Processing Magazine

Court OKs Class-Action in Dow Case

January 28, 2008
The Associated Press has reported that the Michigan Court of Appeals has signed off on giving residents class-action status in their lawsuit against Dow Chemical Co. over dioxin contamination.

About 2,000 property owners in the Tittabawassee River basin say dioxin releases from Dow''s Midland plant reduced the value of property along the river.

Dioxin is a chemical byproduct that may cause cancer and damage reproductive and immune systems.

A Saginaw County judge gave the suit class-action status. Dow wanted cases to continue individually.

The appeals court released a divided ruling Friday in favor of the property owners. But the two judges in the majority -- Karen Fort Hood and Patrick Meter -- split over how damages should be assessed if Dow is found liable at trial.

Judge Kirsten Frank Kelly dissented from the ruling, saying the plaintiffs failed to show commonality to be certified as a class. Some properties have elevated dioxin levels while others have none, Kelly said.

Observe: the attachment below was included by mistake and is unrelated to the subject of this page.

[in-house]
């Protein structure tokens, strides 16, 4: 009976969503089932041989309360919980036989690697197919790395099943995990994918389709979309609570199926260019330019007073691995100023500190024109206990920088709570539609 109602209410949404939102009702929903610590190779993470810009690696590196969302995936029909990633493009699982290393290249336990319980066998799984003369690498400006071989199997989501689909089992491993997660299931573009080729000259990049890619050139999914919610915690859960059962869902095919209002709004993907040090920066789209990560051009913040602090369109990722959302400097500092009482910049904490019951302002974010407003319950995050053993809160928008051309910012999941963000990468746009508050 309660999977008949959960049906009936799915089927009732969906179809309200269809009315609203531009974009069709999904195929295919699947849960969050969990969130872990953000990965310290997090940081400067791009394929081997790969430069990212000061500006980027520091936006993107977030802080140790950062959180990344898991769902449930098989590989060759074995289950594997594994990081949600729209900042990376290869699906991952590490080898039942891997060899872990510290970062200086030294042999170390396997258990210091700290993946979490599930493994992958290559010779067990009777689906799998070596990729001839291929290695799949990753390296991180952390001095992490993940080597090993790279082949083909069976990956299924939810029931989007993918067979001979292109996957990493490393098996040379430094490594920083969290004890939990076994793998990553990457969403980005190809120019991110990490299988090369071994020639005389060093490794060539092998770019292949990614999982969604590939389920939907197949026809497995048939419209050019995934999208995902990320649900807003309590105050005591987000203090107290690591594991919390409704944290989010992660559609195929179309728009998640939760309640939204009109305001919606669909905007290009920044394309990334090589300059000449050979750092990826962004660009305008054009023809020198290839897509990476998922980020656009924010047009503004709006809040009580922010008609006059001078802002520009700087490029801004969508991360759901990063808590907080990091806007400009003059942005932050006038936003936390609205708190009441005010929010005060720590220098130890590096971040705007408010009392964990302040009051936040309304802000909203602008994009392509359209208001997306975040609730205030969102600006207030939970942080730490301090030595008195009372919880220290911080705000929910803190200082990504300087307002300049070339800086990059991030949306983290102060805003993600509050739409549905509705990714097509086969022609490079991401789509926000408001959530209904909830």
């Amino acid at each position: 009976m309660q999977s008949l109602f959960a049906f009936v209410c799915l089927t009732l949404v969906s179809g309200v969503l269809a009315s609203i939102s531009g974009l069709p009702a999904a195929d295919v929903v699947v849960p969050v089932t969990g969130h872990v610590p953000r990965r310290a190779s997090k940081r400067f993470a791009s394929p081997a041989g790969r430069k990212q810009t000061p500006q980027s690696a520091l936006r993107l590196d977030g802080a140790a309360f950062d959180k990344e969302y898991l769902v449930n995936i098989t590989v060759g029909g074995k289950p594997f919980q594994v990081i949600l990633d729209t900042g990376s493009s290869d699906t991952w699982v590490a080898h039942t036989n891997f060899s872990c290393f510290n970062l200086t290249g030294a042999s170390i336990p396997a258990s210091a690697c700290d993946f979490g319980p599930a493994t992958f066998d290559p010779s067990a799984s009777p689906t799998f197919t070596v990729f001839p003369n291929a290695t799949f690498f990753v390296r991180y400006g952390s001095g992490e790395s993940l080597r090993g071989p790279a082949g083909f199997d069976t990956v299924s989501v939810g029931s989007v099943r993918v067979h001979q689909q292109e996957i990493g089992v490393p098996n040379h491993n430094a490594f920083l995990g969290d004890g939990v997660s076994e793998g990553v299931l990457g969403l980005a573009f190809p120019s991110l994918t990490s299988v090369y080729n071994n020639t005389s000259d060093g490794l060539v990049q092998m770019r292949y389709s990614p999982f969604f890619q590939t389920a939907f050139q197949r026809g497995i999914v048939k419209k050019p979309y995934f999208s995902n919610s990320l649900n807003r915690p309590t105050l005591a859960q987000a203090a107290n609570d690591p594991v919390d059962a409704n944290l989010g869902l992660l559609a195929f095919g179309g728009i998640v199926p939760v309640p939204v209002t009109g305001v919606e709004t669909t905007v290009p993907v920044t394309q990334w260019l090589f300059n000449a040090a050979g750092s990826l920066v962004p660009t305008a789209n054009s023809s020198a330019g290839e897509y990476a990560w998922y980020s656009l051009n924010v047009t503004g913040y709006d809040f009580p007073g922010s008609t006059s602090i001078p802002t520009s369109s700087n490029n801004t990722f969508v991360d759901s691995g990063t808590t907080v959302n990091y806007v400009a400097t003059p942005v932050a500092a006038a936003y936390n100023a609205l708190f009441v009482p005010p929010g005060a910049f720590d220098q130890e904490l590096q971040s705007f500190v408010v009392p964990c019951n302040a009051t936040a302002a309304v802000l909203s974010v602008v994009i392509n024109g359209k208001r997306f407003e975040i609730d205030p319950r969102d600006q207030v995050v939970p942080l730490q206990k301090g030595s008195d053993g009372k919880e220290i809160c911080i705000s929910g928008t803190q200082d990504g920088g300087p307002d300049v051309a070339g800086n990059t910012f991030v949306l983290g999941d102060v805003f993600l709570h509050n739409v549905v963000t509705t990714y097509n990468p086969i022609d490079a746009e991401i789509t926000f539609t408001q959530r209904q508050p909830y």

Dow may appeal to the Michigan Supreme Court, which in 2005 threw out a separate part of the suit concerning whether Dow should pay the cost of testing homeowners for future dioxin-related health problems.

The dioxin issue has dragged on for years. The suit was filed in March 2003 but hasn''t yet gone to trial.

Also, the federal government said earlier this month that it had failed to reach a deal with Dow over the study and interim cleanup of the dioxin contamination. The U.S. Environmental Protection Agency said it ended talks with Dow and was reviewing its options for ensuring that dioxin contamination in the river system and the Midland area is fully addressed.